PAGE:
Without treatment, an ulcer may form. The ulcer may be painful. You also may have swollen and achy legs.
If the wound becomes infected, the infection may cause an odor, and pus may drain from the wound. The area around the wound also may be more tender and red.
Call your doctor when you first notice the signs of a venous skin ulcer, because you may be able to prevent the ulcer from forming. If an ulcer has formed, get treatment right away, because new and smaller ulcers tend to heal faster than larger ones.
How are venous skin ulcers diagnosed?
Your doctor will diagnose venous skin ulcers by asking questions about your health and looking at your legs. Your doctor may also use duplex Doppler ultrasound to find out what is causing the ulcer. This test shows how well blood is moving through the lower leg.
Your doctor may use other tests to check for problems related to venous skin ulcers or to recheck the ulcer if it does not heal within a few weeks after the start of treatment.
How are they treated?
The first step involves improving blood circulation. To do this, you can:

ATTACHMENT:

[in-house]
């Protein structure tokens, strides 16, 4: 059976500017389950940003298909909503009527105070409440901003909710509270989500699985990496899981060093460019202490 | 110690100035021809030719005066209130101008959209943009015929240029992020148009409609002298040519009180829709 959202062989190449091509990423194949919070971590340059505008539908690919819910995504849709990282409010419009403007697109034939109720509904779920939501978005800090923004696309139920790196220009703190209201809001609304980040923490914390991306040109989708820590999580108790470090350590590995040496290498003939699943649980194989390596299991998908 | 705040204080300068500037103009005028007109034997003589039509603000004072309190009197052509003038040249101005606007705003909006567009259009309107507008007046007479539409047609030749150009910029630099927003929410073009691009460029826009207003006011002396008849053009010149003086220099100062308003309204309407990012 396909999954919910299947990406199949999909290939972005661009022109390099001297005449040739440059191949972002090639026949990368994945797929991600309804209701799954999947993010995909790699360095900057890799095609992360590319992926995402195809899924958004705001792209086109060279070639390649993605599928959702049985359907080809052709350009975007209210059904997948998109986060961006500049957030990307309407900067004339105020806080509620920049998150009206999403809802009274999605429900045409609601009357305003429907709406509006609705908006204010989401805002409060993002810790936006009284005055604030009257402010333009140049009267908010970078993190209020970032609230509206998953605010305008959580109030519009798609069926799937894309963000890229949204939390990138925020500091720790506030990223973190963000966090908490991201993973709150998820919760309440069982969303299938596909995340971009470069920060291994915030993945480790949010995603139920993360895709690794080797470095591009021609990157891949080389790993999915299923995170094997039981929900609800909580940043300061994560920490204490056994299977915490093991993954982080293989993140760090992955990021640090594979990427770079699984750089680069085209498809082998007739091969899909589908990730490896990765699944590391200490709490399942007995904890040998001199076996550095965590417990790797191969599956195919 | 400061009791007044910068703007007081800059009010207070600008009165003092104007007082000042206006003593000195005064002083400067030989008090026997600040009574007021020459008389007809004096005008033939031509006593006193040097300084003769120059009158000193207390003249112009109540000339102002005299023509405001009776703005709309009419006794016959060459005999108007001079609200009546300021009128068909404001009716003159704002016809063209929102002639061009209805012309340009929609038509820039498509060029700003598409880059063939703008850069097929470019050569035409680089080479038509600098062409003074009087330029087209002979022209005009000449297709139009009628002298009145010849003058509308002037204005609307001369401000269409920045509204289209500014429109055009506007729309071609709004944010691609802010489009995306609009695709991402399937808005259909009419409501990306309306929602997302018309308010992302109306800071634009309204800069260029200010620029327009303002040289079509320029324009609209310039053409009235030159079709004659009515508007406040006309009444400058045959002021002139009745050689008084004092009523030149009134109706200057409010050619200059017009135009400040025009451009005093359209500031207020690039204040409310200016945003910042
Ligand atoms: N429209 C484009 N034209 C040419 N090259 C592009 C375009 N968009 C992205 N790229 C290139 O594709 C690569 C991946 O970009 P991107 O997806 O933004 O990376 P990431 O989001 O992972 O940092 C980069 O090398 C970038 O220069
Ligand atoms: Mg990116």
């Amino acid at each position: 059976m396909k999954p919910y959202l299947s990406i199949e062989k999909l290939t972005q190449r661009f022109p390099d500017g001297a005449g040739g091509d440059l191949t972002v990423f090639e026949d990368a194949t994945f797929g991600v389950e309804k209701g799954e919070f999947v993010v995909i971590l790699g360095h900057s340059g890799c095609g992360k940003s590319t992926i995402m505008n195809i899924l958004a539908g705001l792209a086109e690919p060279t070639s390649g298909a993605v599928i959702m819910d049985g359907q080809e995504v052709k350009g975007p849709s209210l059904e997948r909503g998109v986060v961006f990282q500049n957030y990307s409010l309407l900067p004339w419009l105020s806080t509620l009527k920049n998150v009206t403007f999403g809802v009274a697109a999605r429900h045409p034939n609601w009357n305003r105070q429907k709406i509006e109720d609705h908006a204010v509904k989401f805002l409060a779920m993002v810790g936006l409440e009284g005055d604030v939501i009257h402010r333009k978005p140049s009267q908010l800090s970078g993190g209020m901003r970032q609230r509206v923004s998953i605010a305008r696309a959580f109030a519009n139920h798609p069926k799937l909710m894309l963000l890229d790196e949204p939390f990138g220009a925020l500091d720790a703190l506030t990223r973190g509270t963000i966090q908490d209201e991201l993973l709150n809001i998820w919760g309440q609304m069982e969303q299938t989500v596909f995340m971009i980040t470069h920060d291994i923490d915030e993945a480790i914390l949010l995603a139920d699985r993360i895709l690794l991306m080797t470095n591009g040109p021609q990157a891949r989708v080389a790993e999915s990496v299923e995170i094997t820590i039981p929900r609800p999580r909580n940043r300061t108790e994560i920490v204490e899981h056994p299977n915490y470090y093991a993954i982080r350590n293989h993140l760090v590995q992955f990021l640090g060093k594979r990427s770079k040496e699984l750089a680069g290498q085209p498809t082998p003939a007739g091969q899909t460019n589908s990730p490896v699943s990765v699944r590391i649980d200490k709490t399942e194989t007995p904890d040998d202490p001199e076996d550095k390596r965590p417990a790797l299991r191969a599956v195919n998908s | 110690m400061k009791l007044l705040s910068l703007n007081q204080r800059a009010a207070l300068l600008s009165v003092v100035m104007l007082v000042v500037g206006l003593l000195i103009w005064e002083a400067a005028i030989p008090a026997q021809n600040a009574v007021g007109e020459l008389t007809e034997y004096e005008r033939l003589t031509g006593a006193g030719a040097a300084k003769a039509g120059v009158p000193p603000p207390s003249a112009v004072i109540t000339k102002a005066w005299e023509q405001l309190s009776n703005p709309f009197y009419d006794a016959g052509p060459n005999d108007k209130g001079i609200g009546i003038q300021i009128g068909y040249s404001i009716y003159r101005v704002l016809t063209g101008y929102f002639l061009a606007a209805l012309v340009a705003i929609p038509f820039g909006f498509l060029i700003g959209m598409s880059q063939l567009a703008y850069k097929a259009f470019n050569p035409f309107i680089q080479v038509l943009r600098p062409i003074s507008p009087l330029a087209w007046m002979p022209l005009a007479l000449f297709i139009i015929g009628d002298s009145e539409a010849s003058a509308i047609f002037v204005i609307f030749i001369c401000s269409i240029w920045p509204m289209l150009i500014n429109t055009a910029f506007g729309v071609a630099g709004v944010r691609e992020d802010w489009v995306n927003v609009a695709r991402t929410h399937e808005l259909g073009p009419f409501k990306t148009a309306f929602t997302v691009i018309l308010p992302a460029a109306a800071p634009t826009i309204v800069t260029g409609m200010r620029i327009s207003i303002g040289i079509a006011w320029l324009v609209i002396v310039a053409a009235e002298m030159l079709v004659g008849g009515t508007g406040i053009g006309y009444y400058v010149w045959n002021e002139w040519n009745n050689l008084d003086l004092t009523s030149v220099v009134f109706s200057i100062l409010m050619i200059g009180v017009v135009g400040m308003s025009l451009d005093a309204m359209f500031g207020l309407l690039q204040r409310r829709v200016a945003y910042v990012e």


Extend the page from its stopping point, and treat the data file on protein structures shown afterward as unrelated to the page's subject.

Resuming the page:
- Lift your legs above the level of your heart as often as possible. For example, lie down and then prop up your legs with pillows.
- Wear compression stockings or bandages. These help prevent blood from pooling in your legs.
- Walk daily. Walking helps your blood circulation.
To help your ulcer heal, your doctor may also remove dead tissue from the wound (debridement).
After your ulcer has healed, continue to wear compression stockings. Take them off only when you bathe and sleep. Compression therapy helps your blood circulate and helps prevent other ulcers from forming.
If your ulcer doesn't heal within a few months, your doctor may advise other treatment, such as:
- Medicine to speed healing or get rid of an infection (antibiotics).
- Skin grafting, which may be needed for deep or hard-to-heal ulcers.
- Vein surgery, which may keep ulcers from coming back.